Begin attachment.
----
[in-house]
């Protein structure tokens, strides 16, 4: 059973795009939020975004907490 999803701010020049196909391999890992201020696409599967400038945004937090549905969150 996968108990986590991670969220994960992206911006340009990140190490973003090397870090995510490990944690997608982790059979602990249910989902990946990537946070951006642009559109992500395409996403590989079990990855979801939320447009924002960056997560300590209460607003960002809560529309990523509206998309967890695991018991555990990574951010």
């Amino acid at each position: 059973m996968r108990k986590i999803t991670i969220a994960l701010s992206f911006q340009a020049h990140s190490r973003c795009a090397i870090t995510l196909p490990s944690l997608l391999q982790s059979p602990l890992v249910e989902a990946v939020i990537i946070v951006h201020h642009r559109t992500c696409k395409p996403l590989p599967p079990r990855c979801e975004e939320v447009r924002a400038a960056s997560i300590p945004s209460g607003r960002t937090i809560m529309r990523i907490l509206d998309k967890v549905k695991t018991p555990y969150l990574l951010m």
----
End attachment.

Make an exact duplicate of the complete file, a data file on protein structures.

[in-house]
């Protein structure tokens, strides 16, 4: 059973795009939020975004907490 999803701010020049196909391999890992201020696409599967400038945004937090549905969150 996968108990986590991670969220994960992206911006340009990140190490973003090397870090995510490990944690997608982790059979602990249910989902990946990537946070951006642009559109992500395409996403590989079990990855979801939320447009924002960056997560300590209460607003960002809560529309990523509206998309967890695991018991555990990574951010």
């Amino acid at each position: 059973m996968r108990k986590i999803t991670i969220a994960l701010s992206f911006q340009a020049h990140s190490r973003c795009a090397i870090t995510l196909p490990s944690l997608l391999q982790s059979p602990l890992v249910e989902a990946v939020i990537i946070v951006h201020h642009r559109t992500c696409k395409p996403l590989p599967p079990r990855c979801e975004e939320v447009r924002a400038a960056s997560i300590p945004s209460g607003r960002t937090i809560m529309r990523i907490l509206d998309k967890v549905k695991t018991p555990y969150l990574l951010m």